FIG. 7 is a simple schematic diagram that illustrates an example of a printing system 700 that includes an intermediate tank 102 with a funnel or inverted conical shape mixing area 104 for mixing new ink 702 from an ink supply container 704 and resident ink 706 from a printing device 708. In this example, printing device 708 may be an inkjet web fed printing device that delivers ink to media utilizing a set of printbars, with each printbar including a set of printheads 710. In other examples, printing device 708 may be any other type of printing device that consumes liquid ink.

Intermediate tank 102 is connected by tubing to printing device 708 and new ink supply container 704. Intermediate tank 102 includes a mixing area 104 formed by an inverted conical shape or a funnel shape for mixing new ink 702 and resident ink 706. Intermediate tank 102 includes an outlet port 112 situated at the bottom 106 of tank bottom 102, the outlet port 112 for sending mixed ink 712 to the printheads 710.

Continuing at FIG. 7, Printing system 700 includes a new ink supply inlet tube 108 connected to intermediate tank 102. New ink supply inlet tube 108 is for streaming into the tank the new ink 702 from the connected ink supply container 704. Printing system 700 includes a resident ink supply inlet tube 110 connected to intermediate tank 102 and printing device 708. Resident ink supply inlet tube 110 is for streaming into the tank resident ink 706 from printing device 708. In the example of FIG. 7 both the new ink supply inlet tube 108 and resident ink inlet tube have a first length that extends vertically from bottom of the conically shaped tank, and a second length that is angled from vertical, to cause the spraying of new ink 702 and resident ink 706 onto the interior walls of mixing area 104 of tank 102.

Printing system 700 includes a transfer pump 714 connected to new ink supply inlet tube 108 and situated in line between ink supply container 704 and intermediate tank 102. Transfer pump 714 is to cause the transfer of new ink 702 from ink supply container 704 to intermediate tank 102. Printing system 700 includes a pressure pump 716 connected to resident ink supply inlet tube 110 and situated in line between printing device 708 and intermediate tank 102.

Pressure pump 716 is to cause the transfer of mixed ink 712 from intermediate tank 102 to printing device 708 in order that mixed ink 712 can be ejected by printheads 710. In this example pressure sensor 718 is connected to the tubing for connecting outlet port 112, printing device 708, and resident ink supply inlet tube 110. Pressure sensor 718 is to measure the pressure at which mixed ink 712 is being provided to the printing device and/or the pressure at which resident ink being sent to mixing area 104 via resident ink supply inlet tube 110.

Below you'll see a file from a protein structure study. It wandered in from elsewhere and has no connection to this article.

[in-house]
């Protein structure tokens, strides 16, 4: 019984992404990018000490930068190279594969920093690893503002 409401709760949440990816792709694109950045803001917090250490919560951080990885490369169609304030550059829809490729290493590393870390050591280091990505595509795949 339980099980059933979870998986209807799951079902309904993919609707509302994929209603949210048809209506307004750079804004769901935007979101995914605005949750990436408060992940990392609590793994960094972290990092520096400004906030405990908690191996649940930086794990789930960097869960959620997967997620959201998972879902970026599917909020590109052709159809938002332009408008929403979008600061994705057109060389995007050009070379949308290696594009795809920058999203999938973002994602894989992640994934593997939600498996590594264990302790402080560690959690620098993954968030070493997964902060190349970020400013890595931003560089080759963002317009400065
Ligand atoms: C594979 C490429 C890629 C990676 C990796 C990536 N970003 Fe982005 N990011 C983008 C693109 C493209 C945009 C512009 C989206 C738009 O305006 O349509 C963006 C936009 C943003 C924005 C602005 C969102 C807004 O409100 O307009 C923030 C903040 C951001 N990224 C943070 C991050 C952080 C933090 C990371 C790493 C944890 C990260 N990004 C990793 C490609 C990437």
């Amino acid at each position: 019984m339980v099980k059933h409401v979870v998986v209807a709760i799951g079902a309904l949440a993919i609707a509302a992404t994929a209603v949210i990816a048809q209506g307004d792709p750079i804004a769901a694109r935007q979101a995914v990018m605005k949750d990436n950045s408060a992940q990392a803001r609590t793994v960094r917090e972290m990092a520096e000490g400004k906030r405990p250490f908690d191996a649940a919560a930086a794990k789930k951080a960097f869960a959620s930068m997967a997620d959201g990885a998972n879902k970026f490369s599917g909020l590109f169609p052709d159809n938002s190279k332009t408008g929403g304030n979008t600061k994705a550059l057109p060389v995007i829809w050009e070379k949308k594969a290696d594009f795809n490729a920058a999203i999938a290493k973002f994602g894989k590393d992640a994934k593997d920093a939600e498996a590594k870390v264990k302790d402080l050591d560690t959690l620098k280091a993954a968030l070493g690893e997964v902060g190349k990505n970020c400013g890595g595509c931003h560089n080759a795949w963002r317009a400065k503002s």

Continuing at FIG. 7, printing system 700 includes a filter 720 and a degas unit 722 that are connected by tubing with outlet port 112 and are connected by tubing with printing device 708. Filter 720 is for removing contaminants from mixed ink 712 prior to the mixed ink being utilized in a printing operation at printing device 708. Degas unit 722 is for removing bubbles in mixed ink 712 prior to the printheads 710 at printing device 708 ejecting mixed ink 712 upon a media.

FIG. 8 is a flow diagram of implementation of a method for transferring and mixing ink. In an example, ink is transferred from a supply container into a mixing area of an intermediate tank through a new ink supply inlet tube. The mixing area has a funnel shape or an inverted conical shape (block 802).

Resident ink is transferred from a printing device into the mixing area through a resident ink supply inlet tube. The transfers of the new ink and the resident ink into the mixing area are contemporaneous and cause mixing of the new ink and the resident ink (block 804).

Mixed ink is transferred from the mixing area to the printing device through an outlet port situated at bottom of the intermediate tank (block 804).

FIGS. 1-8 aid in depicting the architecture, functionality, and operation of various examples. In particular, FIGS. 1-7 depict various physical and logical components. Various components are defined at least in part as programs or programming. Each such component, portion thereof, or various combinations thereof may represent in whole or in part a module, segment, or portion of code that comprises executable instructions to implement any specified logical function(s). Each component or various combinations thereof may represent a circuit or a number of interconnected circuits to implement the specified logical function(s). Examples can be realized in a memory resource for use by or in connection with a processing resource. A “processing resource” is an instruction execution system such as a computer/processor based system or an ASIC (Application Specific Integrated Circuit) or other system that can fetch or obtain instructions and data from computer-readable media and execute the instructions contained therein. A “memory resource” is a non-transitory storage media that can contain, store, or maintain programs and data for use by or in connection with the instruction execution system. The term “non-transitory” is used only to clarify that the term media, as used herein, does not encompass a signal. Thus, the memory resource can comprise a physical media such as, for example, electronic, magnetic, optical, electromagnetic, or semiconductor media. More specific examples of suitable computer-readable media include, but are not limited to, hard drives, solid state drives, random access memory (RAM), read-only memory (ROM), erasable programmable read-only memory (EPROM), flash drives, and portable compact discs.